While I was going through the Teach-Now program, there was more PD on how to integrate technology, of course. In my current school district in Korea, there does not seem to be any push to leverage technology in the classroom to support or enhance learning and therefore I have received zero tech PD here. I have tried to use the knowledge and practices I gained from the Teach-Now program to integrate the limited tech that I have in my classroom and even let the students use learning apps on my own smart phone sometimes.

Describe your classroom simply, highlighting the technology available to you.

I have a large flat screen monitor connected via HDMI cable to a computer. That’s about it. Students have their smart phones taken away from them at the beginning of the day. I teach a couple extra classes after school and try to utilize my students’ smart phones then, BYOD style.

What’s your motivation for using technology in the classroom?  

I particularly like the SAMR model for tech integration in the classroom. I think technology can have a motivating power over some students, it can facilitate collaboration and authentic learning via publishing or researching on the web with other students and experts in a field. It can also allow students to exercise their curiosity whenever and wherever they want if they know the tech tools and resources available to them on the web. Tech can also encourage and enhance parent-teacher communication and collaboration.

Which form of technology do you use the most?  Why?

I use to create English vocabulary and target language mastery tests. I am planning a digital storytelling unit for 3rd and 4th grade to create stories collaboratively using I have used smart phones to look up and translate new words for students. I use ClassDojo for a visual class management system. I use them because they are free and effective in engaging my students.

What are some of the challenges of using technology in the classroom?

The limited hardware or devices I have available to me, the culture of tech integration for learning in my school and the students’ limited ideas about what a smart phone is for, ie games and texting friends. But most of all it’s the lack of identification and training on curriculum aligned technologies to support English literacy. This makes it so that I have to do all my own research on what technologies I want to use, how they work and how they would fit into a lesson and achieve what language objective.

Please provide a brief example of a lesson that went well and that integrated technology.  Why was it successful?

I have created learning centers in my extra classes, where students are working at different stations independently or in pairs, practicing a language acquisition target. The most popular center is the computer station where students independently take a quiz on new and old material that they need to master. Students love the visual elements of it, and the continually updated score that indicates their level of proficiency or mastery. They all want to get 100% and conquer the test.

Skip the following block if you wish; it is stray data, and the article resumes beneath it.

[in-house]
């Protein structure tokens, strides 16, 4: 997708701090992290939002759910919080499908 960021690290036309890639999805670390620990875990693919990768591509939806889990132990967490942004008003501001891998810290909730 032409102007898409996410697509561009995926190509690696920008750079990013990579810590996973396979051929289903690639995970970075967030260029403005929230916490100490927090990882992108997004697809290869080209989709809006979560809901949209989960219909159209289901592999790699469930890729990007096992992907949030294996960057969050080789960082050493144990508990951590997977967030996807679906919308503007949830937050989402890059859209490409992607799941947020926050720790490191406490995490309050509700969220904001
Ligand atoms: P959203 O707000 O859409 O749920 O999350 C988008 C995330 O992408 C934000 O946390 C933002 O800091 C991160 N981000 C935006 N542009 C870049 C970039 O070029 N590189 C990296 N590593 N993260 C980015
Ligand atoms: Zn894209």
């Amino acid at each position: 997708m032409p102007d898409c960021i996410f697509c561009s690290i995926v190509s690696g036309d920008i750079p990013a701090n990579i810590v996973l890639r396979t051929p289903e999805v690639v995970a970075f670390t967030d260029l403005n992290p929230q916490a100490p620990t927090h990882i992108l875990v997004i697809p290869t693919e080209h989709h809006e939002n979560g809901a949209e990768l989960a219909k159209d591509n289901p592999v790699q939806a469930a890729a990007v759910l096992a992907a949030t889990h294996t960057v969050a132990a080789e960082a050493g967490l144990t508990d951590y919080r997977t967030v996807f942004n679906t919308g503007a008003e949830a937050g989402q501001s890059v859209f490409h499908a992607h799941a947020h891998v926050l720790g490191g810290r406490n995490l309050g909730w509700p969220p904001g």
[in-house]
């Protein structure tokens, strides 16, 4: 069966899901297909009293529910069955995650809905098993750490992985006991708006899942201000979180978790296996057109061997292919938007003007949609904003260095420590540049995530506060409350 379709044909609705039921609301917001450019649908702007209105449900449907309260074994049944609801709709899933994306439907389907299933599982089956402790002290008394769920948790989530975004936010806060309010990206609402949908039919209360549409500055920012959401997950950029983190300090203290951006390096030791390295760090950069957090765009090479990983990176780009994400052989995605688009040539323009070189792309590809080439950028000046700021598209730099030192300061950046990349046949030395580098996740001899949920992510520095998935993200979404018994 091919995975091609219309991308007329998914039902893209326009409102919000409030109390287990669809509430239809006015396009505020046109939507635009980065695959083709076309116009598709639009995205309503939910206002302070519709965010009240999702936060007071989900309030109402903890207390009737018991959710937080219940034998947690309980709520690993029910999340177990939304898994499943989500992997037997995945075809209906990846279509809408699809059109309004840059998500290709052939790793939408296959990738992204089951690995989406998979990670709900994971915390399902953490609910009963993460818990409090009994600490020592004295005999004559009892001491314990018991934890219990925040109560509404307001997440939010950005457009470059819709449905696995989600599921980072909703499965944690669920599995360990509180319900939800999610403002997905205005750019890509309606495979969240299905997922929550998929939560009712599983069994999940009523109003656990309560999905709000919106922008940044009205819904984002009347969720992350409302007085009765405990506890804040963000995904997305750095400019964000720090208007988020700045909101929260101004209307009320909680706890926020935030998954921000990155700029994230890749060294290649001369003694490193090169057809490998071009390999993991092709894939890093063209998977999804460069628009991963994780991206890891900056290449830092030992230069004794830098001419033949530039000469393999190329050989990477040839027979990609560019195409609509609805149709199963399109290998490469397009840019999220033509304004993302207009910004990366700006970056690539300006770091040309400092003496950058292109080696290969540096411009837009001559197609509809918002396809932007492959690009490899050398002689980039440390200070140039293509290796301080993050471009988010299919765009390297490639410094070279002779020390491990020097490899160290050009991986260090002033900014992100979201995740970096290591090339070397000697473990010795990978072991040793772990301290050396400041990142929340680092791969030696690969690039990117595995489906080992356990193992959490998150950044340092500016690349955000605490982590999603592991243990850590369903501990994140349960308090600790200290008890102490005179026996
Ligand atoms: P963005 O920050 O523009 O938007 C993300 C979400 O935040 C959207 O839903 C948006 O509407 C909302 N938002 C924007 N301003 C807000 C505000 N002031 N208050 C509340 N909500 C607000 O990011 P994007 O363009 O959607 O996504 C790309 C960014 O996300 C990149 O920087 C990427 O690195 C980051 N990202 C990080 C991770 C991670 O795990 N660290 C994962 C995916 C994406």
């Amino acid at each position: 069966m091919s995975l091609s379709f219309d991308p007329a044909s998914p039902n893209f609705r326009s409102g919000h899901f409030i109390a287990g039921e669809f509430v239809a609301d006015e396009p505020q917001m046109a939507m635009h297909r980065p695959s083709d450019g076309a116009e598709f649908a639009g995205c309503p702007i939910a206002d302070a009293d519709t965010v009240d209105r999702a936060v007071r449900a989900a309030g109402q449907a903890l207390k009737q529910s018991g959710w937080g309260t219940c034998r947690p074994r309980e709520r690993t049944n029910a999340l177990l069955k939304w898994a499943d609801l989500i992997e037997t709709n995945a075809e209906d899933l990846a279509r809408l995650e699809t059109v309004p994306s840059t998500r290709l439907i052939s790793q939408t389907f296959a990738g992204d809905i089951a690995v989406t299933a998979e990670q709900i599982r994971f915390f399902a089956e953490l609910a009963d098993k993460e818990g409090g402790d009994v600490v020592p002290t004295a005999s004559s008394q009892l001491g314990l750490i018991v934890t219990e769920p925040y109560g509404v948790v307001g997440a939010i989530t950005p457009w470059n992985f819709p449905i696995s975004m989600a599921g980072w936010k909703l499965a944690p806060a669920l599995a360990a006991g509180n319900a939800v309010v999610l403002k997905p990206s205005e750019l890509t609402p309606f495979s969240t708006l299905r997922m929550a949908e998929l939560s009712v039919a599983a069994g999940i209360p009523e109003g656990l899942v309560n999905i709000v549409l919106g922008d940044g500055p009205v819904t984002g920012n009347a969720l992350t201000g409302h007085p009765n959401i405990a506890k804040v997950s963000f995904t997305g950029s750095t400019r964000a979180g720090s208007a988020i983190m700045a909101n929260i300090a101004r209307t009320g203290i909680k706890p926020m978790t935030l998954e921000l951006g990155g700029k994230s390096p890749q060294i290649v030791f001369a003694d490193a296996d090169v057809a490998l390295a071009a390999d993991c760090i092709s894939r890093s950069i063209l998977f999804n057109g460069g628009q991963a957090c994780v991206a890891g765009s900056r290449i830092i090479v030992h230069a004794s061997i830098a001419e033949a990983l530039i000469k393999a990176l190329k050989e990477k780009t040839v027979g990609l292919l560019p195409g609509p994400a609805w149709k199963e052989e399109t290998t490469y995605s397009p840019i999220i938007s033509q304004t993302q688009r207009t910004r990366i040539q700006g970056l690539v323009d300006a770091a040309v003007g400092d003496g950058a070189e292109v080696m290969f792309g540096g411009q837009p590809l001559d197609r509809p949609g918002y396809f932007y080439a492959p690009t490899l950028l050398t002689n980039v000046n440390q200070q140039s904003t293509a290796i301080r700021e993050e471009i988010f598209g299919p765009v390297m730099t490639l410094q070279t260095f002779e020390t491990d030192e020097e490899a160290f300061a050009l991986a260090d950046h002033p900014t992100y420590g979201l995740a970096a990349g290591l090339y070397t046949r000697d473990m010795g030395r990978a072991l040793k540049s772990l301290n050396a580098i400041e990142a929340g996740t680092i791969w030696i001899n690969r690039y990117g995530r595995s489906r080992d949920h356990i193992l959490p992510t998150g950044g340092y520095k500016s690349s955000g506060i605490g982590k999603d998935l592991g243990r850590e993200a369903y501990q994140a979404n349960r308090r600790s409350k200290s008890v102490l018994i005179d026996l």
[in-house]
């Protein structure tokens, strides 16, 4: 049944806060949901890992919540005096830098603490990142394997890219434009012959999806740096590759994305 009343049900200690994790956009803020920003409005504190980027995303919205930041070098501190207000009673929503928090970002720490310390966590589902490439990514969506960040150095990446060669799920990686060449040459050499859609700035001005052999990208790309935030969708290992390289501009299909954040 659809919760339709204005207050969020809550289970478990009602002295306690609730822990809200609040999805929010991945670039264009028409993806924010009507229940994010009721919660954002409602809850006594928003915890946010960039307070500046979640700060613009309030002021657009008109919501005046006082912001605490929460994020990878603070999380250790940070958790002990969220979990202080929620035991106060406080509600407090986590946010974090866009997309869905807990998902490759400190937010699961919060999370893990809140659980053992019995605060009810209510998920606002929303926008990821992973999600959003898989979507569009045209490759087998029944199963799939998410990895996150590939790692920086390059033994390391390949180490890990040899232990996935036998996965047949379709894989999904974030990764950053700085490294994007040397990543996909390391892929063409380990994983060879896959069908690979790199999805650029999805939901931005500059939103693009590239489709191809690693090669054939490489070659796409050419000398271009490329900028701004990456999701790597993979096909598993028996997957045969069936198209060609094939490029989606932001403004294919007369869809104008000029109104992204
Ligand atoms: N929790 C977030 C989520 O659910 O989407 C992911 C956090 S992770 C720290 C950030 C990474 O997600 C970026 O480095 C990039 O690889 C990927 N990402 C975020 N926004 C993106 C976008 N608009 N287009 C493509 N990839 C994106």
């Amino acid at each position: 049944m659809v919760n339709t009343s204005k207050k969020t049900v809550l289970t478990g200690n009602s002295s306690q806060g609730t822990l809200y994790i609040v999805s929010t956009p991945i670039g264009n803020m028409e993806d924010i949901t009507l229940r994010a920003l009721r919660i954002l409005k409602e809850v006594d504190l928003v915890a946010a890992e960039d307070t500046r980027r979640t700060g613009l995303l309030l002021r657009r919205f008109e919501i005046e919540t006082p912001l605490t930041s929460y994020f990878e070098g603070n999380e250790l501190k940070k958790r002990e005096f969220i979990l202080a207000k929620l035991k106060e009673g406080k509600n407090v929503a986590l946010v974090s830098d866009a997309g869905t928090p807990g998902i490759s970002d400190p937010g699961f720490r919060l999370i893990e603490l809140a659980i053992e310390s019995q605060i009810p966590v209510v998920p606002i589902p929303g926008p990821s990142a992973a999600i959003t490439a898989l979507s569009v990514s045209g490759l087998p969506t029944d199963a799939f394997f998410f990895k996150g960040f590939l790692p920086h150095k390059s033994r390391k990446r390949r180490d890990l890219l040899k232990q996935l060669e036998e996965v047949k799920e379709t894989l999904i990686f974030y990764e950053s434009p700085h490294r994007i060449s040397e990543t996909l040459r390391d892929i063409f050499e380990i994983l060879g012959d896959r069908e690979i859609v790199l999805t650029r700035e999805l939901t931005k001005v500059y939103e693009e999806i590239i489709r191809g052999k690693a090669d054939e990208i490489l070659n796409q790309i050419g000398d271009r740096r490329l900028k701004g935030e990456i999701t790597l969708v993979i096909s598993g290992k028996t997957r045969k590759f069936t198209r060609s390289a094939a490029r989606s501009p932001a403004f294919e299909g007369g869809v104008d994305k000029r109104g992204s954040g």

Please provide an example of a lesson that integrated technology but it didn’t go well.  Why was it unsuccessful, or how could you improve it?

I can’t say that I have enough experience in experimenting with new technologies at this point to give an example of a lesson that fell flat. I hope to have that opportunity to fail with tech integration and learn from it and improve one day soon!

Do you have a tech coordinator at your school?  If so, what’s his/her role, and have you utilized those services?

No, we do not have a tech coordinator at my school. We have IT professionals, but no one who is in charge of integrating tech into the learning.

IDEA Mind Map

Individuals with Disabilities Education Act - 14 Disabilities

The Individuals with Disabilities Education Act (IDEA) was originally passed and signed into law in 1990, its most recent major amendments were added in 2004. This important education law ensures the “free appropriate public education” for each and every student with a disability in the United States. Among its far-reaching impacts is the creation of the Individualized Education Program (IEP), which nearly all teachers in the US are familiar with in 2015.

My teacher education program, Teach-Now, asked us to create a Mind Map of the thirteen specific cognitive and physical disabilities covered under IDEA, along with describing or providing an example of what each disability entails for the child. And finally, we were asked to provide an example of a potential individualized intervention or accommodation that a teacher would put in place in order to make the learning appropriate for a child with that specific disability.

You can view my average Mind Map on the Mindmeister website here.

However, I was recently sent a newsletter from Mindmeister informing me of a couple things of which I was previously unaware. First, if you do not sign in to your Mindmeister account for six months it will be deactivated, FYI! Second, Mindmeister has a serious catalogue of searchable public Mind Maps that anyone can access and reference (as long as you give proper credit to the maker). Check out the education public maps here.